A recent commentary (Rosenbaum L. NEJM 2015; 372: 1959-63) adds a couple of new terms to my lexicon regarding bias.
The author notes that there have been multiple concerns regarding industry-sponsored studies. For example:
- Industry-sponsored studies are more likely than government-sponsored ones to have positive results
- Physicians who attend symposia funded by the pharmaceutical companies subsequently prescribe the featured drugs at a higher rate
While the Physician Payment Sunshine Act requires drug and device companies to disclose payments over $10, she notes that the long-term effects of this transparency are unclear. With increased transparency, there could be a “phenomenon called ‘moral licensing’: once disclosure gets off your chest, you feel liberated and may feel licensed to behave immorally. A corollary concern” for the audience, is that this disclosure may be interpreted as a sign of honesty or a sign of expertise rather than as a warning of potential bias.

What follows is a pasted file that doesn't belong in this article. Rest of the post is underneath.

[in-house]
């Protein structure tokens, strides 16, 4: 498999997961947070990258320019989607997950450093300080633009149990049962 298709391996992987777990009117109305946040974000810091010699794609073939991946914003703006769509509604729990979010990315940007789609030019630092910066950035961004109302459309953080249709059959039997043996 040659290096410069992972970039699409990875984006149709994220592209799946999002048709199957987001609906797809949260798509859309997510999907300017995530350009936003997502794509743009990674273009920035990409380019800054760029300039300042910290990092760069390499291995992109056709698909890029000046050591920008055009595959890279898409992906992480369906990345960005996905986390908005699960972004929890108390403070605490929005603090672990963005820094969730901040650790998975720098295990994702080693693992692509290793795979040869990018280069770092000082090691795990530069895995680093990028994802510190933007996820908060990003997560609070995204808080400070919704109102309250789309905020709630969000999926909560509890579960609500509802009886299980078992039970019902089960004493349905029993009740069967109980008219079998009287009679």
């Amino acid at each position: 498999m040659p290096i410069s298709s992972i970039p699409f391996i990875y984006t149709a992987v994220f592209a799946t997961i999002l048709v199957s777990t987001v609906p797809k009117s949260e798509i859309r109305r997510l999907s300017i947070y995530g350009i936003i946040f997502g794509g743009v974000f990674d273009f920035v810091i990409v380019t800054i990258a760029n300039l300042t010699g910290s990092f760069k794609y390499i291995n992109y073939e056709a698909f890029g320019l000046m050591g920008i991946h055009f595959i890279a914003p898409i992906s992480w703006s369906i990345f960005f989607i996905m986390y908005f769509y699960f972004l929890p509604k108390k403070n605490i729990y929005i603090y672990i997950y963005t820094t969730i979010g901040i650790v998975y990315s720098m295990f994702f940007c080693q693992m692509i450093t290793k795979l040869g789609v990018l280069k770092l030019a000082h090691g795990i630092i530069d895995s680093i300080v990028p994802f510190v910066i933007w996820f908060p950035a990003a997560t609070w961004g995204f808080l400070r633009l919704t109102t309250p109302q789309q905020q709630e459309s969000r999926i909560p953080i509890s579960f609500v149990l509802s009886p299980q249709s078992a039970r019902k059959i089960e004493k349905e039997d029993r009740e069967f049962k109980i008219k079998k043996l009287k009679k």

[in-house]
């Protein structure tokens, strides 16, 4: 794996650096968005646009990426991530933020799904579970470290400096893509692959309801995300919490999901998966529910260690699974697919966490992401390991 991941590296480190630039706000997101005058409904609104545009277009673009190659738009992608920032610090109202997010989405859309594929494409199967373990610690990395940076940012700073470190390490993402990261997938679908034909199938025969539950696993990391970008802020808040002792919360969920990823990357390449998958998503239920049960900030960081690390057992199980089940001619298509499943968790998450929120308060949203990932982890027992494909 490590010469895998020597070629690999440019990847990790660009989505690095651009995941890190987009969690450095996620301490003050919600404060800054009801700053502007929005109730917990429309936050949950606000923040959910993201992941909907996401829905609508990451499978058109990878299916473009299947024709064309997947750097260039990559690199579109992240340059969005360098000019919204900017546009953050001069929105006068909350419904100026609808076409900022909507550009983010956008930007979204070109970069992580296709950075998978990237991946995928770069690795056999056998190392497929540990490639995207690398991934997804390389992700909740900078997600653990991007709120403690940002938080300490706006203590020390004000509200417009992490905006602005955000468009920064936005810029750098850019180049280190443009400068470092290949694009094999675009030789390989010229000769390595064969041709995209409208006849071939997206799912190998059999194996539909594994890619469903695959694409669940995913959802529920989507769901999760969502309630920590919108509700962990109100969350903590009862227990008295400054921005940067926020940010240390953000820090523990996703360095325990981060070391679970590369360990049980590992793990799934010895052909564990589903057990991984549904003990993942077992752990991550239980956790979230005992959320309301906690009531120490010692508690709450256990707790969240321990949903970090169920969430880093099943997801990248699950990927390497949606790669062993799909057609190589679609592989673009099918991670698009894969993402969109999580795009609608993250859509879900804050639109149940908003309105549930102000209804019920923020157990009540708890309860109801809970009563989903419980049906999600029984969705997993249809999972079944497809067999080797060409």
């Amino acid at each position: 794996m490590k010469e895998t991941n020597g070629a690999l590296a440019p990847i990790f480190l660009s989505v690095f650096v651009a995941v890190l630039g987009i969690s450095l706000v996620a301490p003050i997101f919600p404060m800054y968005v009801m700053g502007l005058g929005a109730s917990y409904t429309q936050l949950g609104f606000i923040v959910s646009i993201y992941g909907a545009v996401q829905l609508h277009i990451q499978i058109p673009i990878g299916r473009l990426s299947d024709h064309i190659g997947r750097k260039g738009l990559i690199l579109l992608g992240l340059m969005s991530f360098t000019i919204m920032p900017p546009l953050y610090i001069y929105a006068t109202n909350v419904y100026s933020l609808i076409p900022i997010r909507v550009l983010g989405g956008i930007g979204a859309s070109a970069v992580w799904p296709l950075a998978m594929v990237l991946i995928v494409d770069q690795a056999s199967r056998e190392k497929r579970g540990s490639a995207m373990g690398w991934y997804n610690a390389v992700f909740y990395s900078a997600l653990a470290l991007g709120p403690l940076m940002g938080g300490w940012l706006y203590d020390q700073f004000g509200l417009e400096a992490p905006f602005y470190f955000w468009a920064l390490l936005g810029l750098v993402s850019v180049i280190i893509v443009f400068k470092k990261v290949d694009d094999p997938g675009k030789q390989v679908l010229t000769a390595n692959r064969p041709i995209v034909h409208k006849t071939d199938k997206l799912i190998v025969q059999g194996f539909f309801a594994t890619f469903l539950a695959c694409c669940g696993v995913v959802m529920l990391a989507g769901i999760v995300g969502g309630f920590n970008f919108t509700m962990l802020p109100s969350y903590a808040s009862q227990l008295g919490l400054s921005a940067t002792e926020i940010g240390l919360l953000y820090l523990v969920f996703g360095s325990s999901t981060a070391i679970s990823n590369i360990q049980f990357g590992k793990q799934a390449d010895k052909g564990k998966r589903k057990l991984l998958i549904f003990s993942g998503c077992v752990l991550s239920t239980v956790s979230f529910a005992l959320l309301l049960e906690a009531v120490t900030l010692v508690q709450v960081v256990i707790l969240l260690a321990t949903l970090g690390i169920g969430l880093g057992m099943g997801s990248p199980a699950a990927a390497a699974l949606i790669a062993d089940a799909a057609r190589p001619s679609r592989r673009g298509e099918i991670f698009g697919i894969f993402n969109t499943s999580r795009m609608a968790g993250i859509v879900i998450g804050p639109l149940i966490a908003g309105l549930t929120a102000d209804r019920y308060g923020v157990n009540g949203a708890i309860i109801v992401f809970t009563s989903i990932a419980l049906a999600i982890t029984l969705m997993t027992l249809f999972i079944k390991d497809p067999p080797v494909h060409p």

Two new terms for me:
- “‘Self-serving bias’: when we stand to gain from reaching a certain conclusion, we unwittingly assimilate evidence in a way that favors the conclusion.”
- “Bias blind spot“: “Studies suggest that we’re far more likely to think that drug promotions influence our colleagues than that they affect our own behavior.”
The author cautions that anti-industry bias could be detrimental as well. If having ties to industry lessens the opportunity for individuals to voice their support (or opposition) for new drugs or devices, it could bolster individuals who may “overstate the risks and understate the benefits of these new treatments.”
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